Countdown 2022: The Over-the-Top Year!

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Ajay Devgn in Runway 34, which did extremely well on OTT but not in movie halls. Photo: Universal Communications

A mere three years ago, you would have considered this impossible: that the number of OTT film releases and theatrical cinema in the same year would practically run parallel to each other.

That big-name filmmakers, like Karan Johar (Gehraiyaan and Govinda Naam Mera), Vashu Bhagnani (Cuttputlli) or Ali Abbas Zafar (Jogi) would release films with stars on OTT, and Madhur Bhandarkar (Babli Bouncer against India Lockdown) and even big players like T-Series Films and Friday Filmworks balanced both areas.

And speaking of budgets, there was, frankly, not that wide a difference: for there were small films also released on the big screen and stars as huge as Akshay Kumar (Cuttputlli) and Deepika Padukone (Gehraiyaan) who led the A-list OTT.

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But even more than the cinema that took its chances with OTT (this time, unlike in 2020 and 2021, movies were designed for OTT and not released on streaming platforms out of economic compulsions), there was the ever-growing attachment to series of all hues. While Amazon Prime Video, Disney+Hotstar and Netflix led the platforms in this fare, SonyLIV, ALTBalaji, Voot and MX Player came next, with others following, including Amazon miniTV and similar other Apps for mobiles.

The three big decision-makers for the audience this year were Convenience, Economics and Variety.

Convenience:

Whether films or series (or short films, which is a culture in itself!), the viewer had the facility to watch them all at his will and convenience on personal gadgets like laptops or mobiles apart from television. This enabled the consumer to reject a bad product mid-route or, at the other extreme, binge-watch a 10-episode 500-minute long series at one go. What’s more, you did not have to take the trouble in the technical sense to travel to a venue to watch a film. And you were not paying either for the admission ticket or the exorbitant food and beverage.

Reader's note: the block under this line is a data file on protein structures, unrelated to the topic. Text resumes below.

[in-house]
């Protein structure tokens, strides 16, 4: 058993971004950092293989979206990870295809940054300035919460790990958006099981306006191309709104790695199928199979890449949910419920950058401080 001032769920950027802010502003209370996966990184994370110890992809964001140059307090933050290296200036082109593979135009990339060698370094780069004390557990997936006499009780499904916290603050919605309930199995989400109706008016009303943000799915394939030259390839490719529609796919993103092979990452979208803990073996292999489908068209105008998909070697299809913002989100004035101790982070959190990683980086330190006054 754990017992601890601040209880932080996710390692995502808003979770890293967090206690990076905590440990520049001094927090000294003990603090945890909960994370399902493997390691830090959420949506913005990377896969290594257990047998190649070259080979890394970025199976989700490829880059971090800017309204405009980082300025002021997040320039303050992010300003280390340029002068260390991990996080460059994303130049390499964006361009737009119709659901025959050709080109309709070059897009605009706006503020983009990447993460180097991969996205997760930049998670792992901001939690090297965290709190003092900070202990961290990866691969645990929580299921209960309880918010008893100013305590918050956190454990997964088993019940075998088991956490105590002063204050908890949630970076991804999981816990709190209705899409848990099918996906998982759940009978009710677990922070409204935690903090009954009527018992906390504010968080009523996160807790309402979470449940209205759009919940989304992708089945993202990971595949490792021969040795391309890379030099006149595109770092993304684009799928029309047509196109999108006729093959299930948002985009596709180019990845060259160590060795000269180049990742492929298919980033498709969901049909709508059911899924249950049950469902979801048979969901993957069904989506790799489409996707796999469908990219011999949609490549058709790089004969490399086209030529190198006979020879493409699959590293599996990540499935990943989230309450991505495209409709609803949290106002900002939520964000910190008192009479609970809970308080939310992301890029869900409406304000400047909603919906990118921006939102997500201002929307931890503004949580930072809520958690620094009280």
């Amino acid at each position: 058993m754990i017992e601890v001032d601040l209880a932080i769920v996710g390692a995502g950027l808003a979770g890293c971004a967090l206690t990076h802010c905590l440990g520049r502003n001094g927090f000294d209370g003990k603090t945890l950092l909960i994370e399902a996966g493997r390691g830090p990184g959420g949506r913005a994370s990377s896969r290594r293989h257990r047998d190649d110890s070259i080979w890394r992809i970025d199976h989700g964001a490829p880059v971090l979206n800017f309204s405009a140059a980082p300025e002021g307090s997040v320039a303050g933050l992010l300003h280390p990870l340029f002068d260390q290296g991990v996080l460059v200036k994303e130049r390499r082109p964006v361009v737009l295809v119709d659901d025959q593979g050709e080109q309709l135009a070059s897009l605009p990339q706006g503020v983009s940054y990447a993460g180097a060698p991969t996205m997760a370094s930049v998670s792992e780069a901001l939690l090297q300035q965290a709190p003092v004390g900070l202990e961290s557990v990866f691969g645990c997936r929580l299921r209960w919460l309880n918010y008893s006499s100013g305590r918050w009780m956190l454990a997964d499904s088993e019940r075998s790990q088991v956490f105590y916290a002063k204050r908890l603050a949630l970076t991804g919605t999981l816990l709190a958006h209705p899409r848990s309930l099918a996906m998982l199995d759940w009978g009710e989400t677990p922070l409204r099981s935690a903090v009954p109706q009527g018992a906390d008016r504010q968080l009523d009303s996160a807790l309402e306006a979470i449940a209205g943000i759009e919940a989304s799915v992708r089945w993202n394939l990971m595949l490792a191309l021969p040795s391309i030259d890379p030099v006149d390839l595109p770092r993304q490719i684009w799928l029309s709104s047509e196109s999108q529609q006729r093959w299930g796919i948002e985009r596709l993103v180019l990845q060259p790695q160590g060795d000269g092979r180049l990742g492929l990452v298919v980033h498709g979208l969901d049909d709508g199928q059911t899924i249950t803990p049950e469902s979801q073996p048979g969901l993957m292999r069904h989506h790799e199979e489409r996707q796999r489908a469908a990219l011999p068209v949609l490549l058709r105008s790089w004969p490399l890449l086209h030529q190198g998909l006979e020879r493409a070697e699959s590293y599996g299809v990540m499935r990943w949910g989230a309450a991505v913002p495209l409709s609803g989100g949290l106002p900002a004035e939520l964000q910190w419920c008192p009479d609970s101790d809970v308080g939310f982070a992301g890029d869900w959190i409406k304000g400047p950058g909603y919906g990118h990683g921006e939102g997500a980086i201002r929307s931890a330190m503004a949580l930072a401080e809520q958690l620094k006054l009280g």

Economics

And that is the related factor—the economics involved. At anything from Rs. 500 to 2000 for three months, a consumer got access to a huge buffet of entertainment on streaming services. As a film insider quipped, “But when you go to a theatre to watch a film, as most ‘plexes (where most watch a film nowadays) are located around shopping malls and food courts, a family of four can easily end up spending around Rs. 6000 at one go. How many can afford that? And if the film does not measure up, it can make you frustrated.” Post-pandemic, this factor has been decidedly accentuated for obvious reasons.

Variety

OTT facilitates exposure to variety that you can probably never get in a movie-hall. Long stories made with comparative lavish scales vie with refreshing themes and treatment in cinema as well. Films like Darlings or Sharmaji Namkeen were clearly risky releases for the big screen despite their caliber. On the other hand, web series like Khakee: The Bihar Chapter, Tanaav, Panchayat 2 and Four More Shots Please 3 were examples of the endless spectrum of varied kinds of entertainment that the audience could relish at personal convenience.

Duranga 2 was a bold series that was part of the OTT buffet. Photo: Trailer Video Grab

And experimentation could be the name of the game along in not only movies but also series. Gehraiyaan, Thar and Love Hostel were but three examples of movies that would not have stood a chance at the theatres due to their unconventional subjects. And, similarly, the content of Modern Love Mumbai, She 2 or a Duranga was unthinkable for more conventional avenues.

On the other hand, several films meant for big-screen entertainment (both from Mumbai and as pan-Indian releases from the South) plummeted without trace (Shamshera, Liger), whileothers “succeeded” on small scale (as in appreciation in sections, like Rocketry, or only when later streamed on OTT, like Runway 34.

Clearly then, 2022 was the over-the-top year in more than one sense.

 

 

 

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